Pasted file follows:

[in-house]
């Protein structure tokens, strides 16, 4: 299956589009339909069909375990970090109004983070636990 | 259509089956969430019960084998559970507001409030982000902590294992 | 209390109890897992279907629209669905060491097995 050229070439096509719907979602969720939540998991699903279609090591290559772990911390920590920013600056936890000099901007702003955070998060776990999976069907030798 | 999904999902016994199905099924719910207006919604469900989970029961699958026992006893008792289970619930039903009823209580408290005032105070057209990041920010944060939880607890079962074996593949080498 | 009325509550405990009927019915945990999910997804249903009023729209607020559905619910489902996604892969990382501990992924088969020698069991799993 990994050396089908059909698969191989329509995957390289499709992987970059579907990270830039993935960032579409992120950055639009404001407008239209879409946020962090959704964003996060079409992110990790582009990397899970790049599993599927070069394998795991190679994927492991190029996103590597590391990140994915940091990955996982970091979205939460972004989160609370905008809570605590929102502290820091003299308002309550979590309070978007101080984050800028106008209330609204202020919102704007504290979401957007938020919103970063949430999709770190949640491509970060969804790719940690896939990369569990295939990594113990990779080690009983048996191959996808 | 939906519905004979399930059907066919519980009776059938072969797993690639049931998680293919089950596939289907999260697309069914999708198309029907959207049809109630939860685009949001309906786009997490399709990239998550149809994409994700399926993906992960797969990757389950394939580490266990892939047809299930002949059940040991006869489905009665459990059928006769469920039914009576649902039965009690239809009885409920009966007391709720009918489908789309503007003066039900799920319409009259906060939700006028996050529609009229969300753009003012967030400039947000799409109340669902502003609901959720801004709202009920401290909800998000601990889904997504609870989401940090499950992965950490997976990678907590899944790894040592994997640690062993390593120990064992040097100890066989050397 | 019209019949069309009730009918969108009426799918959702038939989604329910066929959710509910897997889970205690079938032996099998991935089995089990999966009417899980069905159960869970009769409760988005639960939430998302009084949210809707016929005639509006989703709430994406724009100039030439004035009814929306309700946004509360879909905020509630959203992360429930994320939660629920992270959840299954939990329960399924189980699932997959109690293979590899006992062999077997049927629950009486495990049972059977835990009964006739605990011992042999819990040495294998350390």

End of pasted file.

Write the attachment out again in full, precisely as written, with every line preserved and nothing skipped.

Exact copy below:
[in-house]
């Protein structure tokens, strides 16, 4: 299956589009339909069909375990970090109004983070636990 | 259509089956969430019960084998559970507001409030982000902590294992 | 209390109890897992279907629209669905060491097995 050229070439096509719907979602969720939540998991699903279609090591290559772990911390920590920013600056936890000099901007702003955070998060776990999976069907030798 | 999904999902016994199905099924719910207006919604469900989970029961699958026992006893008792289970619930039903009823209580408290005032105070057209990041920010944060939880607890079962074996593949080498 | 009325509550405990009927019915945990999910997804249903009023729209607020559905619910489902996604892969990382501990992924088969020698069991799993 990994050396089908059909698969191989329509995957390289499709992987970059579907990270830039993935960032579409992120950055639009404001407008239209879409946020962090959704964003996060079409992110990790582009990397899970790049599993599927070069394998795991190679994927492991190029996103590597590391990140994915940091990955996982970091979205939460972004989160609370905008809570605590929102502290820091003299308002309550979590309070978007101080984050800028106008209330609204202020919102704007504290979401957007938020919103970063949430999709770190949640491509970060969804790719940690896939990369569990295939990594113990990779080690009983048996191959996808 | 939906519905004979399930059907066919519980009776059938072969797993690639049931998680293919089950596939289907999260697309069914999708198309029907959207049809109630939860685009949001309906786009997490399709990239998550149809994409994700399926993906992960797969990757389950394939580490266990892939047809299930002949059940040991006869489905009665459990059928006769469920039914009576649902039965009690239809009885409920009966007391709720009918489908789309503007003066039900799920319409009259906060939700006028996050529609009229969300753009003012967030400039947000799409109340669902502003609901959720801004709202009920401290909800998000601990889904997504609870989401940090499950992965950490997976990678907590899944790894040592994997640690062993390593120990064992040097100890066989050397 | 019209019949069309009730009918969108009426799918959702038939989604329910066929959710509910897997889970205690079938032996099998991935089995089990999966009417899980069905159960869970009769409760988005639960939430998302009084949210809707016929005639509006989703709430994406724009100039030439004035009814929306309700946004509360879909905020509630959203992360429930994320939660629920992270959840299954939990329960399924189980699932997959109690293979590899006992062999077997049927629950009486495990049972059977835990009964006739605990011992042999819990040495294998350390």